Our next hotel is in Moab. I’m steeling myself for the changes tourism has brought to this “ugly little town” that Edward Abbey so loved/hated. All of the things that curmudgeon loathed have reproduced themselves exponentially. I usually read parts of Dessert Solitaire before I visit Moab to refresh the sense of loss. I first started going to Moab once a year in the 1980s and each time we turned off the freeway towards this mountain biker’s paradise, my heart would swell as if I were returning to a home I’d known in a previous incarnation. Even then, the scars of human abuse were everywhere, beginning with the uranium tailings that covered many acres at the edge of town, adjacent to the Colorado River (a major source of water for much of Nevada, Arizona, and California). I read recently that there is a clean-up operation in progress. Once it’s completed, a hotel chain will probably build a high-rise on the site. Bring your Geiger counter if you book a room there.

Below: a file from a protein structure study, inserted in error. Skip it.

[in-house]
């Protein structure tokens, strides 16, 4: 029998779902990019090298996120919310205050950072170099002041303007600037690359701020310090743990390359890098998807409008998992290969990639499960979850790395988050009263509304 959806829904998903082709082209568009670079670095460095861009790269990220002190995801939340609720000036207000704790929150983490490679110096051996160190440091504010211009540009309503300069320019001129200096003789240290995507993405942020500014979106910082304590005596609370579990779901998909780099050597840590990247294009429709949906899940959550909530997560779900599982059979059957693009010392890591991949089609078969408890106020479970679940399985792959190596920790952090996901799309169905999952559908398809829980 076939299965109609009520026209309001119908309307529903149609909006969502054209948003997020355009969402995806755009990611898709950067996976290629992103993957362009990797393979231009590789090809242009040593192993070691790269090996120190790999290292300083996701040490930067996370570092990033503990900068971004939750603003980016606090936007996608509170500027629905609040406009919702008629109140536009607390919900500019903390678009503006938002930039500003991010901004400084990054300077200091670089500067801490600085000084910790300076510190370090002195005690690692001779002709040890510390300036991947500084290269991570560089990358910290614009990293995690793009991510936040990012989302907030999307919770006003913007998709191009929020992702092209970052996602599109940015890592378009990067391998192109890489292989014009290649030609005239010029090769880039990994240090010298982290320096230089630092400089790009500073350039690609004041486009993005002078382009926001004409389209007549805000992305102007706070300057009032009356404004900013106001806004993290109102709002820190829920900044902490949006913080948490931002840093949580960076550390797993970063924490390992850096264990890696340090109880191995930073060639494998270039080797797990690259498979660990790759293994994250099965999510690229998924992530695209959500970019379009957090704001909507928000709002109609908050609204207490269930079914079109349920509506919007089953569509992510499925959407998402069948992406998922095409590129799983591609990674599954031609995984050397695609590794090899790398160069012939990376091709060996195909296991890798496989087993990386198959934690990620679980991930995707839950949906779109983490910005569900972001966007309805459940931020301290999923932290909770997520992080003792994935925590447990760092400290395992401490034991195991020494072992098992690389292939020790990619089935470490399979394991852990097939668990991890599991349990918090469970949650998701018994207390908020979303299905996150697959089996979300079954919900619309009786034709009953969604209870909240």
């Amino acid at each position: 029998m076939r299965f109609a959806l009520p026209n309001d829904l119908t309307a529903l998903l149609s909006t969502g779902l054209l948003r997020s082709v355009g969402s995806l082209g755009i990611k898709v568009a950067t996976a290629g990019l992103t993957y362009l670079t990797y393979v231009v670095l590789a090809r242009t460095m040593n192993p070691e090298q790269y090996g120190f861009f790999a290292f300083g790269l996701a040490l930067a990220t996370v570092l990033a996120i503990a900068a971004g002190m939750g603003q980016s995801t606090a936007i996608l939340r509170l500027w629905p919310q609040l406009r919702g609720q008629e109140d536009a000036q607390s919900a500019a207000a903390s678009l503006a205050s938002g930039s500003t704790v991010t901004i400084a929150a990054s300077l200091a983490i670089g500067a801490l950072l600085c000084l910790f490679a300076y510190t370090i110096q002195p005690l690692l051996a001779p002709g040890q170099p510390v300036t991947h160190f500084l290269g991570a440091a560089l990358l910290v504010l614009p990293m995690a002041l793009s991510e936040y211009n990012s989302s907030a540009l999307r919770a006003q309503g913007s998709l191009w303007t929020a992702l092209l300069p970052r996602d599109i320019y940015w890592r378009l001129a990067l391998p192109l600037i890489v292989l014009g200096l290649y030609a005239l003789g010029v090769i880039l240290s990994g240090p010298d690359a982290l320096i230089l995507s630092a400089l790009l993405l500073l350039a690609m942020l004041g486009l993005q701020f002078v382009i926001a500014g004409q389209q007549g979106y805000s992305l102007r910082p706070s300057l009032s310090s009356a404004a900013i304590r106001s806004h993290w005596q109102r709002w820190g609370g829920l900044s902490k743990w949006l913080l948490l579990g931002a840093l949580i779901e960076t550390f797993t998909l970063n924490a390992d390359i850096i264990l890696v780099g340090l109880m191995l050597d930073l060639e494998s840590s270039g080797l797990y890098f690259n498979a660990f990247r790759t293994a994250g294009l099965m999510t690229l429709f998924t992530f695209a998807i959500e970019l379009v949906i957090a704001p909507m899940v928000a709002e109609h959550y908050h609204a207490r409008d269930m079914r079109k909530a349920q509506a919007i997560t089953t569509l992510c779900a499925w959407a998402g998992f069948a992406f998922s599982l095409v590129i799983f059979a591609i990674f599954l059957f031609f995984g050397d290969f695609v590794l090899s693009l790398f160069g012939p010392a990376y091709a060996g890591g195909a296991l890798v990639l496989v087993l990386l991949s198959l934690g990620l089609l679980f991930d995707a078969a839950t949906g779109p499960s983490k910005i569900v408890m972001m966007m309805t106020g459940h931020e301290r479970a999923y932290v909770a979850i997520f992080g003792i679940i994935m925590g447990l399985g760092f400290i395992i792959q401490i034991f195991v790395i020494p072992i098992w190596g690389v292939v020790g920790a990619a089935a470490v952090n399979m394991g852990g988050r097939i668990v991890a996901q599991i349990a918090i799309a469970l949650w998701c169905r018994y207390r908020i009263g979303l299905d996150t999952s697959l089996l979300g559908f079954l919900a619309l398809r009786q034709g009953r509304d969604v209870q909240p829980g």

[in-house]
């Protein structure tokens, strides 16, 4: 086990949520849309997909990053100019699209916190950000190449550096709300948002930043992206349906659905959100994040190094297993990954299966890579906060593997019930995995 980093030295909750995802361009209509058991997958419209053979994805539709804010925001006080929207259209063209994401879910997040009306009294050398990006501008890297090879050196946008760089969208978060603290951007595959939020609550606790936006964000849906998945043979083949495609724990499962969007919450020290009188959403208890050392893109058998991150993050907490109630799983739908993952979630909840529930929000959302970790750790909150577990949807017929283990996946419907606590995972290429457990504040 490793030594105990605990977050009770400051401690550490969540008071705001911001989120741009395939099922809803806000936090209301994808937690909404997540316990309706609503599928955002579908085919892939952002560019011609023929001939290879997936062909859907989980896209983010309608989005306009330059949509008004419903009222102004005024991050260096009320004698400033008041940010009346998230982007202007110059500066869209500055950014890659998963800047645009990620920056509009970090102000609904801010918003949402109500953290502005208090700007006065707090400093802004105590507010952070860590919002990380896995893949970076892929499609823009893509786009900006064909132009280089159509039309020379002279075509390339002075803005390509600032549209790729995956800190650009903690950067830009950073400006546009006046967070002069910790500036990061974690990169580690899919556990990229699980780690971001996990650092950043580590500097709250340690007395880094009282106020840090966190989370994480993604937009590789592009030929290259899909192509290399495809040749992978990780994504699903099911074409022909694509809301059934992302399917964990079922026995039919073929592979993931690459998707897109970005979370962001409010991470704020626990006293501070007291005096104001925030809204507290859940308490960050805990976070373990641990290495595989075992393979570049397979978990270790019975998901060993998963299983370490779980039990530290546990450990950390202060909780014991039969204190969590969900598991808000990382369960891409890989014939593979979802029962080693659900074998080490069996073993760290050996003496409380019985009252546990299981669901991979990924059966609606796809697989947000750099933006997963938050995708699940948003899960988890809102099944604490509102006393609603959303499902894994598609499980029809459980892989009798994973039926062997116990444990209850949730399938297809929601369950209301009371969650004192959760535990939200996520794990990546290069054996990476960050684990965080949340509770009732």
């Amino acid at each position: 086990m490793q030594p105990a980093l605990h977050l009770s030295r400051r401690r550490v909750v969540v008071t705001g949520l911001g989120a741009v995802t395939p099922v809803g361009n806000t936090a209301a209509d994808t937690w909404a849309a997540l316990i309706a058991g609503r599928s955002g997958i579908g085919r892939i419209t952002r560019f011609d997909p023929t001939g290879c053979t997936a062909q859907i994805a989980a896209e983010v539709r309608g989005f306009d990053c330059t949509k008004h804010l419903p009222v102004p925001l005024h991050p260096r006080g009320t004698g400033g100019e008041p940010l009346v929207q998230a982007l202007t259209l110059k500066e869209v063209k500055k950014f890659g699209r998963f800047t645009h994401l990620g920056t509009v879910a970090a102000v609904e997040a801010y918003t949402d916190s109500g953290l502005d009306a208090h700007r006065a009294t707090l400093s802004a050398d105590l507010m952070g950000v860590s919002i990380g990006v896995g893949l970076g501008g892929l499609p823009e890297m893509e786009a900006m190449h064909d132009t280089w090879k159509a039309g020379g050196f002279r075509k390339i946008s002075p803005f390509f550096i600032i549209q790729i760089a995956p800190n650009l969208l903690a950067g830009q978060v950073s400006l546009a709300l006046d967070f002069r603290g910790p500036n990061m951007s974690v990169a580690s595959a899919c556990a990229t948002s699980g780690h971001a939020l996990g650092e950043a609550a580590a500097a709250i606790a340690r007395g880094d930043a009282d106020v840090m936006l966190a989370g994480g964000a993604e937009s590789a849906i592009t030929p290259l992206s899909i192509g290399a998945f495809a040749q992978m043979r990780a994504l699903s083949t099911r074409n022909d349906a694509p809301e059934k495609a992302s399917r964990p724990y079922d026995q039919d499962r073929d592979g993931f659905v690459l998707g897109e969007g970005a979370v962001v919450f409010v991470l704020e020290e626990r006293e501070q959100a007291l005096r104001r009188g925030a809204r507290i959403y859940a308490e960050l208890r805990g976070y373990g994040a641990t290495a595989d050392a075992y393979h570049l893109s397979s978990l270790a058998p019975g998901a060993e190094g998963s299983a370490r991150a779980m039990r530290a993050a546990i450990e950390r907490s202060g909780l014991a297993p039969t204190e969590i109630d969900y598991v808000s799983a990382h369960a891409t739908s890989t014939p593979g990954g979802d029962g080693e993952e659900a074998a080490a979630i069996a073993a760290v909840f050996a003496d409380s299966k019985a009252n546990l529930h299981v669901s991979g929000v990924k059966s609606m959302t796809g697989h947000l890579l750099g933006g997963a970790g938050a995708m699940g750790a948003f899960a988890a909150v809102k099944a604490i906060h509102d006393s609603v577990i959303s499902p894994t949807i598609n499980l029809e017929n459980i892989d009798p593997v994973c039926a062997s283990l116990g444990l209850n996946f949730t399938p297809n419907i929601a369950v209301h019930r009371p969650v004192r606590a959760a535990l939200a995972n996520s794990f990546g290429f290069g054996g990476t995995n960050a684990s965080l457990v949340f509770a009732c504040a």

After a hike up Grandstaff Canyon, (formerly known as Nigger Bill Canyon, then renamed Negro Bill Canyon when the trail namers became aware of the offensiveness of the original name, and finally William Grandstaff was appropriately remembered when it was renamed Grandstaff ) we will grab a bite to eat in Moab before checking into our sterile, chain hotel. It’s called something reminiscent of a boutique hotel but is probably owned by Hilton. Energy levels permitting, we will do another short hike or stroll the main street, where my favorite bookstore, Back of Beyond, still lives, or so I’m told.